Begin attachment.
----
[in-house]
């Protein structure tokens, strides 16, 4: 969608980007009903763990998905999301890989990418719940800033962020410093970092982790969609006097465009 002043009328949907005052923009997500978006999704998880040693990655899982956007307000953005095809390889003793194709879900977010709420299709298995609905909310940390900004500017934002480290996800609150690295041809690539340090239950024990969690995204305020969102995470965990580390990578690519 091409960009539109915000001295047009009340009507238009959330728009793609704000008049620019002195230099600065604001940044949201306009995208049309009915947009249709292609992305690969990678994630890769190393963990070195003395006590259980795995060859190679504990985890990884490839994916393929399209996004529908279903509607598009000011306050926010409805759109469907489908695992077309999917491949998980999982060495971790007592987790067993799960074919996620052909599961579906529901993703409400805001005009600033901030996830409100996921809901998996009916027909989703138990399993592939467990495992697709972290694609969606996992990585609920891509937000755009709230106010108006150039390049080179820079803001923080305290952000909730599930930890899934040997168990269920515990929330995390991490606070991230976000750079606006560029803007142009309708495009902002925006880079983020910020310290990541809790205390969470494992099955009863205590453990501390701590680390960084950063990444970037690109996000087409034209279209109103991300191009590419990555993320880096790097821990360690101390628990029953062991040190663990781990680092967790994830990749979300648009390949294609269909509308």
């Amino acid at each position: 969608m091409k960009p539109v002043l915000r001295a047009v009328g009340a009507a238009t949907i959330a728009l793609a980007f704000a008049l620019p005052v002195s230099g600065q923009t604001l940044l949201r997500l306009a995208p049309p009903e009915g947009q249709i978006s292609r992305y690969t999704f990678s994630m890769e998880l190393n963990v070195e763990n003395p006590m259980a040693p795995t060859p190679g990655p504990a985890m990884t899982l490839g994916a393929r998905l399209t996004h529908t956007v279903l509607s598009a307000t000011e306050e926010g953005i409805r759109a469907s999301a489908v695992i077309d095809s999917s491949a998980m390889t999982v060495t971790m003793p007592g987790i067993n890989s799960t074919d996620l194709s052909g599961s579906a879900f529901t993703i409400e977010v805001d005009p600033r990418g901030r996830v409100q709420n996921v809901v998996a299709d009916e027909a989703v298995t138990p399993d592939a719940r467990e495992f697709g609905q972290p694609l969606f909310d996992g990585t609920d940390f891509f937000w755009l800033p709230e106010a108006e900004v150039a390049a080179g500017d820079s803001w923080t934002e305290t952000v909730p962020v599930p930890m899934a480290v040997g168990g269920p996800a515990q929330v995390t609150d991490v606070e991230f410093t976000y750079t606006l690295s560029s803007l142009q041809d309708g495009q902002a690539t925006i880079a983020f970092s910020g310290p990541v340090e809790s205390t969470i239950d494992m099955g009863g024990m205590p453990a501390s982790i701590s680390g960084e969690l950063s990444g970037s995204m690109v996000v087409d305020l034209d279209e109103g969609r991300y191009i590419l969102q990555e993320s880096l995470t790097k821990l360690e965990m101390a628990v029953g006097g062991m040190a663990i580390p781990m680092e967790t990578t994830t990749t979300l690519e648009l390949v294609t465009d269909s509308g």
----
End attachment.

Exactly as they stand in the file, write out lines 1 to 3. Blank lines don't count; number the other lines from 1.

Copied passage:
[in-house]
């Protein structure tokens, strides 16, 4: 969608980007009903763990998905999301890989990418719940800033962020410093970092982790969609006097465009 002043009328949907005052923009997500978006999704998880040693990655899982956007307000953005095809390889003793194709879900977010709420299709298995609905909310940390900004500017934002480290996800609150690295041809690539340090239950024990969690995204305020969102995470965990580390990578690519 091409960009539109915000001295047009009340009507238009959330728009793609704000008049620019002195230099600065604001940044949201306009995208049309009915947009249709292609992305690969990678994630890769190393963990070195003395006590259980795995060859190679504990985890990884490839994916393929399209996004529908279903509607598009000011306050926010409805759109469907489908695992077309999917491949998980999982060495971790007592987790067993799960074919996620052909599961579906529901993703409400805001005009600033901030996830409100996921809901998996009916027909989703138990399993592939467990495992697709972290694609969606996992990585609920891509937000755009709230106010108006150039390049080179820079803001923080305290952000909730599930930890899934040997168990269920515990929330995390991490606070991230976000750079606006560029803007142009309708495009902002925006880079983020910020310290990541809790205390969470494992099955009863205590453990501390701590680390960084950063990444970037690109996000087409034209279209109103991300191009590419990555993320880096790097821990360690101390628990029953062991040190663990781990680092967790994830990749979300648009390949294609269909509308």
């Amino acid at each position: 969608m091409k960009p539109v002043l915000r001295a047009v009328g009340a009507a238009t949907i959330a728009l793609a980007f704000a008049l620019p005052v002195s230099g600065q923009t604001l940044l949201r997500l306009a995208p049309p009903e009915g947009q249709i978006s292609r992305y690969t999704f990678s994630m890769e998880l190393n963990v070195e763990n003395p006590m259980a040693p795995t060859p190679g990655p504990a985890m990884t899982l490839g994916a393929r998905l399209t996004h529908t956007v279903l509607s598009a307000t000011e306050e926010g953005i409805r759109a469907s999301a489908v695992i077309d095809s999917s491949a998980m390889t999982v060495t971790m003793p007592g987790i067993n890989s799960t074919d996620l194709s052909g599961s579906a879900f529901t993703i409400e977010v805001d005009p600033r990418g901030r996830v409100q709420n996921v809901v998996a299709d009916e027909a989703v298995t138990p399993d592939a719940r467990e495992f697709g609905q972290p694609l969606f909310d996992g990585t609920d940390f891509f937000w755009l800033p709230e106010a108006e900004v150039a390049a080179g500017d820079s803001w923080t934002e305290t952000v909730p962020v599930p930890m899934a480290v040997g168990g269920p996800a515990q929330v995390t609150d991490v606070e991230f410093t976000y750079t606006l690295s560029s803007l142009q041809d309708g495009q902002a690539t925006i880079a983020f970092s910020g310290p990541v340090e809790s205390t969470i239950d494992m099955g009863g024990m205590p453990a501390s982790i701590s680390g960084e969690l950063s990444g970037s995204m690109v996000v087409d305020l034209d279209e109103g969609r991300y191009i590419l969102q990555e993320s880096l995470t790097k821990l360690e965990m101390a628990v029953g006097g062991m040190a663990i580390p781990m680092e967790t990578t994830t990749t979300l690519e648009l390949v294609t465009d269909s509308g």